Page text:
A Year That Melted Away

533549_10151615126213504_200884615_nIt seems like it was just yesterday when I awoke to sheer terror. The sun was still only a hazy promise; a promise that within an hour or two the sky would be filled with light. As I stepped out my front door, the chilly summer morning air greeted all parts of my body that were not covered by my light T-shirt or knee-length shorts. I welcomed it. It was the familiar nippy early morning summer air that seemed to be the only thing staying constant in my life as I prepared to head toward a year of uncertainties and firsts. I stepped into my Mother’s car with my brother and his girlfriend, slammed the door shut and drove toward my future; my new home for the next four years. It could have been the best decision of my life, or maybe it could have been the worst. All I knew was that I knew nothing. I just didn’t know; and no one else did either. No college movie or show ever prepares you for the real thing, and no good words from close friends and family can quell the emotions of emptiness, anxiety, and worry mixing in your stomach. In a short car ride and some quick goodbyes, I would be off on my own. Alone. Alone and unprepared.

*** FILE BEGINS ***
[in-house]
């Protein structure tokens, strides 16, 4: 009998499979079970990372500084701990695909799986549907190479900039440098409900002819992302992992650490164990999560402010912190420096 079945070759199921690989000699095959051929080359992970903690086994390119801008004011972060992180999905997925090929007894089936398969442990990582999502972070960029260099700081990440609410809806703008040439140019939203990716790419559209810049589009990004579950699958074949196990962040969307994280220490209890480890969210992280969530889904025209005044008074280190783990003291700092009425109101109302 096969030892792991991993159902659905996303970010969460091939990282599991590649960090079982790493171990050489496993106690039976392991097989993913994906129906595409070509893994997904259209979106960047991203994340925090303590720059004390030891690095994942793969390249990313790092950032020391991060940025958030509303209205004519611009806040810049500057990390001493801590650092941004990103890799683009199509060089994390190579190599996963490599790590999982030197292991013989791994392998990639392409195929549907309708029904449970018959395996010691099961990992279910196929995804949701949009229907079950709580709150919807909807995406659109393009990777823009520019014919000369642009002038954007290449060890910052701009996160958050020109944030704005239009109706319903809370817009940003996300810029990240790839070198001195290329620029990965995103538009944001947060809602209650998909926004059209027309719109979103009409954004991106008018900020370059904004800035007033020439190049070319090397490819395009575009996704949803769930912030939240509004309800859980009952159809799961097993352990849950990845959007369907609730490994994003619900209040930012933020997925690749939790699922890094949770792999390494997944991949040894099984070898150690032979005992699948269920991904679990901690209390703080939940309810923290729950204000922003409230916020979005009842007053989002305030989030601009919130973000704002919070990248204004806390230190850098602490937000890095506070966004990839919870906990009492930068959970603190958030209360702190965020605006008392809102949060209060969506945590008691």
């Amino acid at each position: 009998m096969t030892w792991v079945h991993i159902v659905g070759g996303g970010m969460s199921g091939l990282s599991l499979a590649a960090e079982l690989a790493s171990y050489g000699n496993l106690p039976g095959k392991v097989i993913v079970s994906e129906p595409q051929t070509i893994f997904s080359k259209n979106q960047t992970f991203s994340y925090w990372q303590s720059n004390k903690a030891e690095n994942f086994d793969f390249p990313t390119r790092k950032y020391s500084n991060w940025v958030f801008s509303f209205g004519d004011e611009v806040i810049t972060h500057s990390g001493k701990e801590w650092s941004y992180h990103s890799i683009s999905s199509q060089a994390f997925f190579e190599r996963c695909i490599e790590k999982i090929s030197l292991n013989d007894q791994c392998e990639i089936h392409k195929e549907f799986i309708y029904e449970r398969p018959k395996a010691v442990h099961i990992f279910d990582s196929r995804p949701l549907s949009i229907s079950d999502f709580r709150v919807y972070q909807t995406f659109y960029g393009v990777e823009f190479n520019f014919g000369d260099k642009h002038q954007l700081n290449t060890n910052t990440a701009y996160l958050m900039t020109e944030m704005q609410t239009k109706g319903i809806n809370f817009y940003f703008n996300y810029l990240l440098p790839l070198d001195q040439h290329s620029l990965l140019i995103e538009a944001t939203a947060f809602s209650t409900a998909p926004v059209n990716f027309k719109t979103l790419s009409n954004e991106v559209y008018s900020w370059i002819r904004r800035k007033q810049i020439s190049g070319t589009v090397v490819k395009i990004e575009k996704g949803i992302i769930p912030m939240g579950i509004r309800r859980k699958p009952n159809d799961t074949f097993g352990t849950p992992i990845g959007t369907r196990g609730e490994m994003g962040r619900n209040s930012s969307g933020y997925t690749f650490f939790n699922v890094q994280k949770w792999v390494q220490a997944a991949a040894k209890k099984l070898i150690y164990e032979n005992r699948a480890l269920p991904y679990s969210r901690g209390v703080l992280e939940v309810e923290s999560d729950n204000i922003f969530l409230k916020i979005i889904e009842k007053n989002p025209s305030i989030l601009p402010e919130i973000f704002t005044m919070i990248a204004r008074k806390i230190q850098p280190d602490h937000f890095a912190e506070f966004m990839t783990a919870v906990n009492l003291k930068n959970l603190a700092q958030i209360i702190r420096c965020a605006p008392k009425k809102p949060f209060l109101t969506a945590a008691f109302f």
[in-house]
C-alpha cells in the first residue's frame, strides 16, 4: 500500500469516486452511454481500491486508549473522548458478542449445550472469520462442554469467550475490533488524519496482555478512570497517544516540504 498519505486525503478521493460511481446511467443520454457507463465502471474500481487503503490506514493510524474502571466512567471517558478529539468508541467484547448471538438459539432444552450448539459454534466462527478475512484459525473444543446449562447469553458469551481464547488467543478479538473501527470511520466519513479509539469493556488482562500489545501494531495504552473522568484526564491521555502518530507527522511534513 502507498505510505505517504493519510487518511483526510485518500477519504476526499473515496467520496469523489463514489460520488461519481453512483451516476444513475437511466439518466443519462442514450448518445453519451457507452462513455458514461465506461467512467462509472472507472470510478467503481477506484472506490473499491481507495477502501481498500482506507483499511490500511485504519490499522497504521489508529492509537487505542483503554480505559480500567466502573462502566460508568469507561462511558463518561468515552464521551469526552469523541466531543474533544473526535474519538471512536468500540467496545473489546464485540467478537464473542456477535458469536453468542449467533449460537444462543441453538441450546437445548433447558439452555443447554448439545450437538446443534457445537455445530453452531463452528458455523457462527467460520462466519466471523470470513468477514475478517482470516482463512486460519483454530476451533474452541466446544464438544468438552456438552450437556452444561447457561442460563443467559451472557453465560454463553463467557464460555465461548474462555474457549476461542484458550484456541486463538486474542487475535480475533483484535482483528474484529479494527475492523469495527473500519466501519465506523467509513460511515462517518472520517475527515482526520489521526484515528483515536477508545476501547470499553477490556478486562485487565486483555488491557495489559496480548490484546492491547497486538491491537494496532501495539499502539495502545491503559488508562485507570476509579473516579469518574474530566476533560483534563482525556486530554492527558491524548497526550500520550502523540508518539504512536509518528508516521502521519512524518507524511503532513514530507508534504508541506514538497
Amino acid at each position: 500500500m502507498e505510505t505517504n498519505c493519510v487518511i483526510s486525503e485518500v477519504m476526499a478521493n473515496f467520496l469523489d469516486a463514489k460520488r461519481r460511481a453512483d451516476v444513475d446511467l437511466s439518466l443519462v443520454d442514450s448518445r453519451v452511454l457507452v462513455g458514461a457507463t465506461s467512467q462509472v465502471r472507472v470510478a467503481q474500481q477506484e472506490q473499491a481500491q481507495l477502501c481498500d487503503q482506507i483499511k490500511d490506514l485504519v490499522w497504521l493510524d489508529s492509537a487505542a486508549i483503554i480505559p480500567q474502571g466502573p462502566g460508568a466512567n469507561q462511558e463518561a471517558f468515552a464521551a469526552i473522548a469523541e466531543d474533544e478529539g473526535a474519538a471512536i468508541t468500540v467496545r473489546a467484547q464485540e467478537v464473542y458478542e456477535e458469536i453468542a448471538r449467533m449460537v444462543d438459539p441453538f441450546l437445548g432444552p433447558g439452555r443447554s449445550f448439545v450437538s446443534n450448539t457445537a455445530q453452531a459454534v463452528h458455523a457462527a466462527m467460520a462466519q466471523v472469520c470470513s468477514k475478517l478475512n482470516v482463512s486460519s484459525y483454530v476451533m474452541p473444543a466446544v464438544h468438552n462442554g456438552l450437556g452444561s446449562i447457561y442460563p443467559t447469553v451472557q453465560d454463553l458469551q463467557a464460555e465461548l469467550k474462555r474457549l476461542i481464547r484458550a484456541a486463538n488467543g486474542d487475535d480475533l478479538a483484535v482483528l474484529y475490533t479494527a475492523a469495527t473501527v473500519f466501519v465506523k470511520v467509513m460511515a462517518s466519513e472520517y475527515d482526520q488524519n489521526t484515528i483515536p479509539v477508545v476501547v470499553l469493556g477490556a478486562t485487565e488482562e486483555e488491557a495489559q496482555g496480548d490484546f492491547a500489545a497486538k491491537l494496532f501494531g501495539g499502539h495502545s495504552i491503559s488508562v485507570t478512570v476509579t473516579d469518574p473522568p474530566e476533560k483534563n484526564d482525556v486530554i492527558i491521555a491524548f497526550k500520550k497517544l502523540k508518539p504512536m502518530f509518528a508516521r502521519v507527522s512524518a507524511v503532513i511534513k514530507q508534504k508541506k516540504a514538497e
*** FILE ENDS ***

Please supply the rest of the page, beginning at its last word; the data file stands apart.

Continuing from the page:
644343_3504463304413_1838216618_nThe first few days were frightening. I seemed to have way more questions than answers. Who was my friend? Who would I go get lunch with? And dinner? Maybe I can just skip this meal if I can’t find someone to go with, but oh my lord, I am so hungry that I think my stomach is eating itself. Wow, look at all these people I don’t know, will I ever know them? Will these strangers ever turn into something more than just a person walking through campus. Will they turn into a handshake, a smile, a “hello,” or maybe some of these faces will turn into a greeting with a hug, but who is who? Am I ever going to fit into this sea of faces? Will I ever make it here?

I definitely made it here. I made this unfamiliar place home.

Familiar faces began appearing in the crowds. I found my circle of friends, the people who I will either form closer bonds with over the next four years, or the people who I will slowly drift apart from, but I still found friends. These were people who needed me just as much as I needed them. We were all lonely, and loneliness can only be cured when two people open themselves up to let others into their lives. We found that loneliness could only be healed by risk; good thing we were all 223046_4602009736826_1552541280_ngamblers.